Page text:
The back-to-the-land movement has long since faded away, but the homesteading movement has grown out of a similar concern. Most (not all) homesteaders seem to have a similar goal, i.e. to not be dependent on the consumer system or the government to meet needs. Their reasons vary and I discuss that in other posts. Yet, when the term self-sufficiency is now used to describe such goals, there is a rather overwhelming assumption that the term refers to isolationism. One of my questions is, why? Why do folks assume self-sufficiency refers to a social condition, when in fact it refers to an economic condition? The question is addresses is how are our needs being met? Are we dependent upon the industrialized consumer model to provide everything for us? Or are we knowledgeable and skillful enough to meet some or most of our needs ourselves? To put it another way, if someone or something pulled the plug today, how well off would we be?

I think the number of homesteaders who reject a community of like-minded folk are minute. Most of us would love to have a like-minded community network, and absolutely do not feel it's a contradiction to our goal of self-sufficiency.

The key is being truly like-minded. The most common points of division within groups are politics and religion, i.e. belief systems. A more insidious problem is work ethic. Some folks are givers, some are takers. More than one shared work agreement has failed because one party or the other does not hold up their end of the bargain. Another important agreement must be on values. Some of us are willing to trade and barter, even give things away, on a needs basis. For others, it's all about making a profit. Some of us are working toward material simplicity, while others love their technology.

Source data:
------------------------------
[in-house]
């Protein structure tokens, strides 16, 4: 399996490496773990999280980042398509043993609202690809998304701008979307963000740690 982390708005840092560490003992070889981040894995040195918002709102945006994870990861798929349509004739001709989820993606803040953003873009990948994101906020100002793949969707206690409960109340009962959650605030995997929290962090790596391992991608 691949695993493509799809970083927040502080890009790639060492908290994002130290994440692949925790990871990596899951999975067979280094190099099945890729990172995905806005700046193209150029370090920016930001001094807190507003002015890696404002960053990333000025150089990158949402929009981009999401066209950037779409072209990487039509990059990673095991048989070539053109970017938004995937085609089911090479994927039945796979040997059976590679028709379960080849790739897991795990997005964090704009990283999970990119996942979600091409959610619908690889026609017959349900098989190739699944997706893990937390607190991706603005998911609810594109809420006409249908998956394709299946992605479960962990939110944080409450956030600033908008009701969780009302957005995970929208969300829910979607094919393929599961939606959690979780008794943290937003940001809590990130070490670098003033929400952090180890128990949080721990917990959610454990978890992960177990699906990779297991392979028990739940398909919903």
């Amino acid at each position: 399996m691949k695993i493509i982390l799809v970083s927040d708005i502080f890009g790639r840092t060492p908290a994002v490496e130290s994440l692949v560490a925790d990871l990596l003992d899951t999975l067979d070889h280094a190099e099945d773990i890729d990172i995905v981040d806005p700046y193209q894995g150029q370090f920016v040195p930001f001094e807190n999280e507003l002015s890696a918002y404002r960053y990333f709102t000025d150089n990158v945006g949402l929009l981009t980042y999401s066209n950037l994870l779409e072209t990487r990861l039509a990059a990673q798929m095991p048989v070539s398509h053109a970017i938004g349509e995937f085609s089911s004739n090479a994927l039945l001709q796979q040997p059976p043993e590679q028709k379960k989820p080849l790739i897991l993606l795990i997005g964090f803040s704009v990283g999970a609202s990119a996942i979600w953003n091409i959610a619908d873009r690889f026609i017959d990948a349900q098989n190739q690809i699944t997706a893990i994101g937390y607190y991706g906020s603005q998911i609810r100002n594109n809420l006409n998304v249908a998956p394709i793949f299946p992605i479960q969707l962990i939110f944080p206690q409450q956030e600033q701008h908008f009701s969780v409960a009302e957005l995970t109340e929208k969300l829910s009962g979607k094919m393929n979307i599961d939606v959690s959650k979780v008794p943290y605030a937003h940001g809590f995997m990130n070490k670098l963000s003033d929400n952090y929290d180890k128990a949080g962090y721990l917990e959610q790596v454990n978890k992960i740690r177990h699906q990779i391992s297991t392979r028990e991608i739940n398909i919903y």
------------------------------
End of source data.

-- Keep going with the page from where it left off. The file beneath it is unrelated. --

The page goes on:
What do we do if we cannot find this like-minded local community? Some may accuse us of being isolationists, but what is the alternative? Give up and follow the crowd because that's what everyone else is doing? Or do we have the courage to stand alone in our conviction in what we're doing? As my mother used to say, if everyone else jumped off a cliff and broke their necks would you? It does take courage and strength of character to stand alone, especially when there is criticism and pressure to conform. It's a risk, but are you willing to take it?

Okay, the floor is yours. Speak!

May 3, 2015

My Stubborn Broody